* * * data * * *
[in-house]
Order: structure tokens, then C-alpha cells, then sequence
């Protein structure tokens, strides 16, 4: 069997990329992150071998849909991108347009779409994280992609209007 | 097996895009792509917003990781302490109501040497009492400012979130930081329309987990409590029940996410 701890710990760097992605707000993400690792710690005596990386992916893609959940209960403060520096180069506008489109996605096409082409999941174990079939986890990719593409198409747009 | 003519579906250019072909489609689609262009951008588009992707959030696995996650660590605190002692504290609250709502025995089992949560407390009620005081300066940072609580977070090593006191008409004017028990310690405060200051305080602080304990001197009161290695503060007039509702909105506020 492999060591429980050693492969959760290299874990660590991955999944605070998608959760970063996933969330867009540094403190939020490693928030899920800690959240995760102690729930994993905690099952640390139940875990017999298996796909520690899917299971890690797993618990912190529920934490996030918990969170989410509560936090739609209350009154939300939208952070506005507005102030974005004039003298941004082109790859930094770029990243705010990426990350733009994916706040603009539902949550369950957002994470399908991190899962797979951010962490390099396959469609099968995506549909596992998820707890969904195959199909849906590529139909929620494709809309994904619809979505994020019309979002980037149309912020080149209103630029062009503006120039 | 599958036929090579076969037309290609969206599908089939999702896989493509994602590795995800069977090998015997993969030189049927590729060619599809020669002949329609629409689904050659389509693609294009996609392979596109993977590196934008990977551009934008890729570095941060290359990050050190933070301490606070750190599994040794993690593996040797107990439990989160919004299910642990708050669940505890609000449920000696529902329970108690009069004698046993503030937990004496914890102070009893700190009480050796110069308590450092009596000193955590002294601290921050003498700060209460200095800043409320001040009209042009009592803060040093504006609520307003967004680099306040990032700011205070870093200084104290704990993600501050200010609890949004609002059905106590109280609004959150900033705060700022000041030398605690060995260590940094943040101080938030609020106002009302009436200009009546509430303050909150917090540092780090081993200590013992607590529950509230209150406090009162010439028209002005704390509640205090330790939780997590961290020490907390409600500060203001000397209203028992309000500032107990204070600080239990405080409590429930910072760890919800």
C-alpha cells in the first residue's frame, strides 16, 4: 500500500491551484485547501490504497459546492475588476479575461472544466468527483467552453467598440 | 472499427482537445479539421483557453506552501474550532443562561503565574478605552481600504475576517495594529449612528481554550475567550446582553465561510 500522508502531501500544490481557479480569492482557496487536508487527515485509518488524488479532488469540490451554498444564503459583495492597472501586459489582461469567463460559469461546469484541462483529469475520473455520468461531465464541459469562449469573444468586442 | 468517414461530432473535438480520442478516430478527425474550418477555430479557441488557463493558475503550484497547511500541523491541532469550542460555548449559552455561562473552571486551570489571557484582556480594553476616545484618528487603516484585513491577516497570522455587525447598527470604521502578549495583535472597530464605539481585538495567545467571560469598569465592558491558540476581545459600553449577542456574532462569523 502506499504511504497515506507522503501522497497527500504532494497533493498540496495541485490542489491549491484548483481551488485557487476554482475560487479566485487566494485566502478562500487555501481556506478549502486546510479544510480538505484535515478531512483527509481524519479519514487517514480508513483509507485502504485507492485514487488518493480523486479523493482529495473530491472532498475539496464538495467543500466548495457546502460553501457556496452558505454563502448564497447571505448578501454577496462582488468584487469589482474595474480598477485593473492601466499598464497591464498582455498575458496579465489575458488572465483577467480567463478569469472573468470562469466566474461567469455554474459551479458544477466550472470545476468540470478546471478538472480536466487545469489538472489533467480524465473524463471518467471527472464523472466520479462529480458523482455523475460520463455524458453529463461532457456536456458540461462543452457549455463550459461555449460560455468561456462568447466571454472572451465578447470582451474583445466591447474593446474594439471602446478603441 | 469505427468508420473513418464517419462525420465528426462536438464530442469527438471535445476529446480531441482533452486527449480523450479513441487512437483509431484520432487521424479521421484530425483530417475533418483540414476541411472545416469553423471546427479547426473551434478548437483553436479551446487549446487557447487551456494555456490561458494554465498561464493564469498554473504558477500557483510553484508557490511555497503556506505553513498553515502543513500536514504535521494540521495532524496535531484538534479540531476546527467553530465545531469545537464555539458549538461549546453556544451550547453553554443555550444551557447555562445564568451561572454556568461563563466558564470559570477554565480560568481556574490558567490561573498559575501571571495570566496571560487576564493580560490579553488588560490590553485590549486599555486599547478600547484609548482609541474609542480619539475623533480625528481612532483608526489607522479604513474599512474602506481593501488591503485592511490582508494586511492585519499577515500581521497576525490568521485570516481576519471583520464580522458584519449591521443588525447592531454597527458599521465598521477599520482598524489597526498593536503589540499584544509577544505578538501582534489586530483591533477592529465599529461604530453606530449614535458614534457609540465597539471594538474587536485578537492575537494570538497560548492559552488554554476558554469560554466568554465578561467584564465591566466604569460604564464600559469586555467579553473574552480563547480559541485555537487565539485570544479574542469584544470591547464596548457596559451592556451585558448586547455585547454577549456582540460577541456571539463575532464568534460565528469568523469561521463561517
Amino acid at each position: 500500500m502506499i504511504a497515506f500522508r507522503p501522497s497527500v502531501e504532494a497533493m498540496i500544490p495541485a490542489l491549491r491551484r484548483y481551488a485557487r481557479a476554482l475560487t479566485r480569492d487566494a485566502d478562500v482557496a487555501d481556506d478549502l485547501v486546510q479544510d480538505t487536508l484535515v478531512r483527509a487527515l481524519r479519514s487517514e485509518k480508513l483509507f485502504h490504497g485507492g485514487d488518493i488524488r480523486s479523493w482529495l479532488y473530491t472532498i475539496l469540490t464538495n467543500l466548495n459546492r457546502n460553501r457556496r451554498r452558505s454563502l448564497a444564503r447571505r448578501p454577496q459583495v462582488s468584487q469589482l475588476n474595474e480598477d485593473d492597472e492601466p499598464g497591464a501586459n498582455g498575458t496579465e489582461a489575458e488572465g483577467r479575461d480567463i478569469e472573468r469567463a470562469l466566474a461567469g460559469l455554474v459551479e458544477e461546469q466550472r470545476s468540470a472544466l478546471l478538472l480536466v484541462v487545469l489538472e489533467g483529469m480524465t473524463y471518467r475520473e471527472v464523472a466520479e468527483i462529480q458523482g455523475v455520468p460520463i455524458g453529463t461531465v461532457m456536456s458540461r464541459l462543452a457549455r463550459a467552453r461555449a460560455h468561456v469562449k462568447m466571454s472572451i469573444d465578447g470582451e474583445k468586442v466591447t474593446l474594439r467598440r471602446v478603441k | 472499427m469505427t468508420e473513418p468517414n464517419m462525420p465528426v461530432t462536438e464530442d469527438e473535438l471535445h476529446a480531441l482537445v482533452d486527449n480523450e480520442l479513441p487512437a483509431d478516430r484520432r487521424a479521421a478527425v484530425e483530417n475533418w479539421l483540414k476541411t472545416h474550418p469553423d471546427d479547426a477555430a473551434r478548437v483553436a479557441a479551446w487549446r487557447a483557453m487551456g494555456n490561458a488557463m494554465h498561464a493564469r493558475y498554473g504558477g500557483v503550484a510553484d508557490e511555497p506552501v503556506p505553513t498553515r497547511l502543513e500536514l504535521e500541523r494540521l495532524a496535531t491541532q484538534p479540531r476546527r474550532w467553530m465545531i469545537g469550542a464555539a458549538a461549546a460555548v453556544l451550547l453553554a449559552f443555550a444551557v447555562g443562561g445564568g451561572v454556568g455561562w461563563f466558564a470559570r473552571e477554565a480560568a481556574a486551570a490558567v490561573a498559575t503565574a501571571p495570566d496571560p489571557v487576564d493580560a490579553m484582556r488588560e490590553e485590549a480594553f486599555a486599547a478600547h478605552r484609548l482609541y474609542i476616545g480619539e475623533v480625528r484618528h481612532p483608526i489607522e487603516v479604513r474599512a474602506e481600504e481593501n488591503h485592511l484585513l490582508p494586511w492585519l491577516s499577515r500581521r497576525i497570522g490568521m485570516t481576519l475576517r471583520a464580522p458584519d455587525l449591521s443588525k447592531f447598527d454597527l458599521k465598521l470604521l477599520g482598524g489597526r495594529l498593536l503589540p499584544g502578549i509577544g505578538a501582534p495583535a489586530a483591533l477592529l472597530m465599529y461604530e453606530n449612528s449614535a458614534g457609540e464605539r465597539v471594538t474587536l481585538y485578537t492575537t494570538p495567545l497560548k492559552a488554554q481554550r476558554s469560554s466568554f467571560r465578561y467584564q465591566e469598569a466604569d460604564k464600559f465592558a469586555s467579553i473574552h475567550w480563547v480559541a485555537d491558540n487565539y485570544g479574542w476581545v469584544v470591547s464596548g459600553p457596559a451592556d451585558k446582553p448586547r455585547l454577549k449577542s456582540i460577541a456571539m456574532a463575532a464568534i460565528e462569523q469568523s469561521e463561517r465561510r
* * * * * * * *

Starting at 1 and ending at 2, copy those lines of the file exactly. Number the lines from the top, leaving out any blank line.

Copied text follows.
[in-house]
Order: structure tokens, then C-alpha cells, then sequence